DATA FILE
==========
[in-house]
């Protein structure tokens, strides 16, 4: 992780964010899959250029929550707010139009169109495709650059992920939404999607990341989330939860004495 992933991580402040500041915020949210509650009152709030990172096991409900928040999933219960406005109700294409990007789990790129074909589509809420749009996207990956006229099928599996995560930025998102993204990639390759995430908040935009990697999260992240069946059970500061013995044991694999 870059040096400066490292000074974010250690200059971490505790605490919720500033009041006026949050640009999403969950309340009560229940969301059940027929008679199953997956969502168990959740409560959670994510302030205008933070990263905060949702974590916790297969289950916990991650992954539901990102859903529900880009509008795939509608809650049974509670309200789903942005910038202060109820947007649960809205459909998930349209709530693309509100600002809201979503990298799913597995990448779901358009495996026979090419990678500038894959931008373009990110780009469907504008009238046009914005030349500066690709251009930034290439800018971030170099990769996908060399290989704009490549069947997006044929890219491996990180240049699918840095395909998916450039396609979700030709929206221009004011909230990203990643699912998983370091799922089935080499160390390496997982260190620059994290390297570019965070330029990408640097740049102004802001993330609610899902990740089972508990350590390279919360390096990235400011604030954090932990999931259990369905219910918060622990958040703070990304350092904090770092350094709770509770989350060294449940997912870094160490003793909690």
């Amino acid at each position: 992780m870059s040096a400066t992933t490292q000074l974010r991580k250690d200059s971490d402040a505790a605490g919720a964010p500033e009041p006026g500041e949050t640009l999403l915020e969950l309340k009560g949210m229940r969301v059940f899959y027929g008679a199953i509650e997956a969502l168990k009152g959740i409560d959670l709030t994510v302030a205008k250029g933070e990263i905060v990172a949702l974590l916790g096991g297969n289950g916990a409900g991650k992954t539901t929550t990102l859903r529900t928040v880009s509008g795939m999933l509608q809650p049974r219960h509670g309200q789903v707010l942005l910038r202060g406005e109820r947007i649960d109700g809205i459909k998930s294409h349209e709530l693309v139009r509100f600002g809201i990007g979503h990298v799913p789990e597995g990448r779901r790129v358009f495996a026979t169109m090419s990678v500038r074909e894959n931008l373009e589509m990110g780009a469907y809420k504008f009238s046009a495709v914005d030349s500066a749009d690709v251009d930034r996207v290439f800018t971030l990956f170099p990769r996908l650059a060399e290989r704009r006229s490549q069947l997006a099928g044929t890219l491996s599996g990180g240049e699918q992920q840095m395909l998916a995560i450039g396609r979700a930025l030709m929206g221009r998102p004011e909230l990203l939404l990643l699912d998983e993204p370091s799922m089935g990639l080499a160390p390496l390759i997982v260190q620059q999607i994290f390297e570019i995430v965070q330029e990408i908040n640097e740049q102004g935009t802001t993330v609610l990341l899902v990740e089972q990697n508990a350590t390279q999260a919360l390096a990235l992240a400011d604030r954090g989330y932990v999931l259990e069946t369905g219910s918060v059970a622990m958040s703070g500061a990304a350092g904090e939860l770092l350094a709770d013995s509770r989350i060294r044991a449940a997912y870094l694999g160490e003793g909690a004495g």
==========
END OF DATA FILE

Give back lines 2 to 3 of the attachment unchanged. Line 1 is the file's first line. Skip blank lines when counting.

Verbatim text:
């Protein structure tokens, strides 16, 4: 992780964010899959250029929550707010139009169109495709650059992920939404999607990341989330939860004495 992933991580402040500041915020949210509650009152709030990172096991409900928040999933219960406005109700294409990007789990790129074909589509809420749009996207990956006229099928599996995560930025998102993204990639390759995430908040935009990697999260992240069946059970500061013995044991694999 870059040096400066490292000074974010250690200059971490505790605490919720500033009041006026949050640009999403969950309340009560229940969301059940027929008679199953997956969502168990959740409560959670994510302030205008933070990263905060949702974590916790297969289950916990991650992954539901990102859903529900880009509008795939509608809650049974509670309200789903942005910038202060109820947007649960809205459909998930349209709530693309509100600002809201979503990298799913597995990448779901358009495996026979090419990678500038894959931008373009990110780009469907504008009238046009914005030349500066690709251009930034290439800018971030170099990769996908060399290989704009490549069947997006044929890219491996990180240049699918840095395909998916450039396609979700030709929206221009004011909230990203990643699912998983370091799922089935080499160390390496997982260190620059994290390297570019965070330029990408640097740049102004802001993330609610899902990740089972508990350590390279919360390096990235400011604030954090932990999931259990369905219910918060622990958040703070990304350092904090770092350094709770509770989350060294449940997912870094160490003793909690």
């Amino acid at each position: 992780m870059s040096a400066t992933t490292q000074l974010r991580k250690d200059s971490d402040a505790a605490g919720a964010p500033e009041p006026g500041e949050t640009l999403l915020e969950l309340k009560g949210m229940r969301v059940f899959y027929g008679a199953i509650e997956a969502l168990k009152g959740i409560d959670l709030t994510v302030a205008k250029g933070e990263i905060v990172a949702l974590l916790g096991g297969n289950g916990a409900g991650k992954t539901t929550t990102l859903r529900t928040v880009s509008g795939m999933l509608q809650p049974r219960h509670g309200q789903v707010l942005l910038r202060g406005e109820r947007i649960d109700g809205i459909k998930s294409h349209e709530l693309v139009r509100f600002g809201i990007g979503h990298v799913p789990e597995g990448r779901r790129v358009f495996a026979t169109m090419s990678v500038r074909e894959n931008l373009e589509m990110g780009a469907y809420k504008f009238s046009a495709v914005d030349s500066a749009d690709v251009d930034r996207v290439f800018t971030l990956f170099p990769r996908l650059a060399e290989r704009r006229s490549q069947l997006a099928g044929t890219l491996s599996g990180g240049e699918q992920q840095m395909l998916a995560i450039g396609r979700a930025l030709m929206g221009r998102p004011e909230l990203l939404l990643l699912d998983e993204p370091s799922m089935g990639l080499a160390p390496l390759i997982v260190q620059q999607i994290f390297e570019i995430v965070q330029e990408i908040n640097e740049q102004g935009t802001t993330v609610l990341l899902v990740e089972q990697n508990a350590t390279q999260a919360l390096a990235l992240a400011d604030r954090g989330y932990v999931l259990e069946t369905g219910s918060v059970a622990m958040s703070g500061a990304a350092g904090e939860l770092l350094a709770d013995s509770r989350i060294r044991a449940a997912y870094l694999g160490e003793g909690a004495g």